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Are you tired of setting goals only to not meet them? Read on to learn more about how you can help your team build the muscle for effective goal-setting. 

Many organizations we work with are stuck in the same cycle. They set Big Goals enthusiastically at the beginning of the year. Managers and their teams spend hours in meetings to agree on the best possible direction. A few months in, when they realize that their day-to-day execution isn’t producing the desired results, they spend more time and energy re-prioritizing and re-setting goals – sometimes changing them altogether. (Sounds familiar, doesn’t it?)

In our work with early and growth-stage startups, we often find it helpful to borrow inspiration from the world of sports and high performance. So, let’s say, you are a running coach. A new trainee signs up with the goal to train for a marathon. She is enthusiastic to hit the ground running and eager to start chasing her big goal right away. This is precisely where the wisdom and experience of the coach comes in. Instead of jumping right in, she might suggest that the trainee spend 6 months simply building the habit of running (this is called building a consistent base mileage). One of the primary reasons for injury in running is trying to build a base mileage too quickly. Hence, this person must spend the entire first half of the year habituating themselves to the activity of running 20-30 miles a week before they take any concrete actions towards meeting their ultimate goal of running a marathon. 

Most team members in startups are similar to this new trainee who wants to run a marathon. Some of them are recent recruits who are getting familiar with the work and context of the organization. Others might bring a lot of enthusiasm and ideas, but have little to no experience executing projects. Moreover, when it comes to startups, there is often an element of ‘newness’ in the very nature of the work itself – your team is starting a project to solve a new problem or expanding to a new geography. People and teams who are new to the work need to start setting small goals until their muscle to visualize the long-term is built. However, organizations and leaders, in their urgency to drive results, do exactly the opposite. They get new members to work on long-term goals from day 1.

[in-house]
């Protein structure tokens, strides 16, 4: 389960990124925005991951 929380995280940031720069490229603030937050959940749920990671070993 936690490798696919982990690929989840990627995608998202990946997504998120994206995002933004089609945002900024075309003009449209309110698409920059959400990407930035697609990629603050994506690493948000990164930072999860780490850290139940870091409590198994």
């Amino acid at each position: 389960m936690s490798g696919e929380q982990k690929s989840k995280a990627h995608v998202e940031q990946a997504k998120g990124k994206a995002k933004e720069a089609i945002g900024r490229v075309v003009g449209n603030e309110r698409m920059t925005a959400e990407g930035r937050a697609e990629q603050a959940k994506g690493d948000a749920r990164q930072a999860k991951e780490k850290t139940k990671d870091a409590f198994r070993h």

To understand this better, let’s take a moment to think about goal setting from a teaching-learning perspective. You’re quite a talented person, so let’s say in addition to being a running coach you are also a piano teacher. How would you set goals for a new student? Would you dare to mention Chopin’s Etude in their early days? Would you ask them to visualize a C13 chord and “break down” the chord into simple notes to create their own weekly, monthly, and quarterly learning goals? Of course not! You wouldn’t do that even if they were trained in a different instrument. Instead, you’d start with teaching them to read sheet music and play the individual notes. You’d emphasize a lot of practice – repeating these small, individual components again and again – until your student has completely internalized them. Only once your student is familiar with the basics, would you introduce a slightly more challenging concept and repeat the same cycle of deliberate practice.

We suggest organizations take a similar small-to-big approach to goal-setting. When it comes to setting goals around organizational work, any new person or team is a learner. The default mistake organizations make is treating them as experienced creators from day one. This does a disservice to the person/team – putting undue pressure to set goals and then achieve them when the goals may not have been realistic or well designed in the first place. Only once your people and teams develop the ability to visualize and perform their specific work in shorter cycles of time, can they set big goals effectively over longer time periods. 

Have your team set daily and weekly goals first and meet them consistently. While you hold the ‘big picture’ and ensure they stay aligned to it. Once they successfully set and deliver against weekly goals, only then have them go on to set and deliver against monthly goals and so on. This should be applicable to team members across the hierarchy. Whether they are an entry-level associate or a C-level executive, they are just like that new trainee preparing to run a marathon or the new student learning to play the piano.

(Note: An employee who has years of experience in a different organizational context is equivalent to a new piano student who has previously played different instruments. While some learning blocks will be the same, they still need to go through the process from start to finish in the new organizational context).

As your team develops mastery over time, you can build parallel processes of backwards and forwards goal-setting. Those who are coming in fresh could practice setting and achieving goals that go from small-to-big, while those who have lived experience of the work and demonstrated success can visualize the long-term and go from big-to-small. The key challenge for an organization here is understanding the needs of different learners and creating harmony between the short-run and the long-run.


Take a stab at this approach with your own team and share your experience below!